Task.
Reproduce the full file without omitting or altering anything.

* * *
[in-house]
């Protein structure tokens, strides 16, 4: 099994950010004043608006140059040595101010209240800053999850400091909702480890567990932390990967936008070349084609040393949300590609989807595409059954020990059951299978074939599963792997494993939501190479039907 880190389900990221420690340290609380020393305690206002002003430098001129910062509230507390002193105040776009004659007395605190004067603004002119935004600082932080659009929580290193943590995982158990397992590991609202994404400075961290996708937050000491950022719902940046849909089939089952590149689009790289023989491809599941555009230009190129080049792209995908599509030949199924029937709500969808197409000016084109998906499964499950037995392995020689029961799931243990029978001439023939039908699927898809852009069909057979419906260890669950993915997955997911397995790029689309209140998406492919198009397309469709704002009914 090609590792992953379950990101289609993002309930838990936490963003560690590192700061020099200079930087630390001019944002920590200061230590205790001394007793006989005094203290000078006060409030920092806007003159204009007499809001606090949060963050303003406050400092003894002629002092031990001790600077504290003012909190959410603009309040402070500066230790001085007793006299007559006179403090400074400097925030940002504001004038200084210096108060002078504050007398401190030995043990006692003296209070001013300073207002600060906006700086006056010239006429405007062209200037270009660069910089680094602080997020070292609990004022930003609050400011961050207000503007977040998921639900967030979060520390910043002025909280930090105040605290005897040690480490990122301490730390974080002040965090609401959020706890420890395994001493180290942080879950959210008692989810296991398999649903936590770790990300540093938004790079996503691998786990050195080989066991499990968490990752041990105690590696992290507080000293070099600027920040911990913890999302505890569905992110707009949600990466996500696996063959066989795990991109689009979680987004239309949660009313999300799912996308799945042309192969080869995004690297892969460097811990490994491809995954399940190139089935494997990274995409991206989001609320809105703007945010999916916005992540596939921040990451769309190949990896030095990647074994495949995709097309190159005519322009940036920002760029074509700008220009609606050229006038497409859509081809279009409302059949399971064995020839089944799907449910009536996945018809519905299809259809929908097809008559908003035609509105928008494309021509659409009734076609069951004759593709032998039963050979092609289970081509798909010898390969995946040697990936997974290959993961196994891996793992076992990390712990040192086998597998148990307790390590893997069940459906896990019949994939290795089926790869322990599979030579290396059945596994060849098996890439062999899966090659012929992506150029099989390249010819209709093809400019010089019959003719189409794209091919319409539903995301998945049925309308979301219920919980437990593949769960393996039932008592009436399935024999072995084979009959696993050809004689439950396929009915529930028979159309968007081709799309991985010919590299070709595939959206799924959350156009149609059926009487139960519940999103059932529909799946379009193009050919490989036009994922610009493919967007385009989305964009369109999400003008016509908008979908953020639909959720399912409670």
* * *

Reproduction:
[in-house]
């Protein structure tokens, strides 16, 4: 099994950010004043608006140059040595101010209240800053999850400091909702480890567990932390990967936008070349084609040393949300590609989807595409059954020990059951299978074939599963792997494993939501190479039907 880190389900990221420690340290609380020393305690206002002003430098001129910062509230507390002193105040776009004659007395605190004067603004002119935004600082932080659009929580290193943590995982158990397992590991609202994404400075961290996708937050000491950022719902940046849909089939089952590149689009790289023989491809599941555009230009190129080049792209995908599509030949199924029937709500969808197409000016084109998906499964499950037995392995020689029961799931243990029978001439023939039908699927898809852009069909057979419906260890669950993915997955997911397995790029689309209140998406492919198009397309469709704002009914 090609590792992953379950990101289609993002309930838990936490963003560690590192700061020099200079930087630390001019944002920590200061230590205790001394007793006989005094203290000078006060409030920092806007003159204009007499809001606090949060963050303003406050400092003894002629002092031990001790600077504290003012909190959410603009309040402070500066230790001085007793006299007559006179403090400074400097925030940002504001004038200084210096108060002078504050007398401190030995043990006692003296209070001013300073207002600060906006700086006056010239006429405007062209200037270009660069910089680094602080997020070292609990004022930003609050400011961050207000503007977040998921639900967030979060520390910043002025909280930090105040605290005897040690480490990122301490730390974080002040965090609401959020706890420890395994001493180290942080879950959210008692989810296991398999649903936590770790990300540093938004790079996503691998786990050195080989066991499990968490990752041990105690590696992290507080000293070099600027920040911990913890999302505890569905992110707009949600990466996500696996063959066989795990991109689009979680987004239309949660009313999300799912996308799945042309192969080869995004690297892969460097811990490994491809995954399940190139089935494997990274995409991206989001609320809105703007945010999916916005992540596939921040990451769309190949990896030095990647074994495949995709097309190159005519322009940036920002760029074509700008220009609606050229006038497409859509081809279009409302059949399971064995020839089944799907449910009536996945018809519905299809259809929908097809008559908003035609509105928008494309021509659409009734076609069951004759593709032998039963050979092609289970081509798909010898390969995946040697990936997974290959993961196994891996793992076992990390712990040192086998597998148990307790390590893997069940459906896990019949994939290795089926790869322990599979030579290396059945596994060849098996890439062999899966090659012929992506150029099989390249010819209709093809400019010089019959003719189409794209091919319409539903995301998945049925309308979301219920919980437990593949769960393996039932008592009436399935024999072995084979009959696993050809004689439950396929009915529930028979159309968007081709799309991985010919590299070709595939959206799924959350156009149609059926009487139960519940999103059932529909799946379009193009050919490989036009994922610009493919967007385009989305964009369109999400003008016509908008979908953020639909959720399912409670």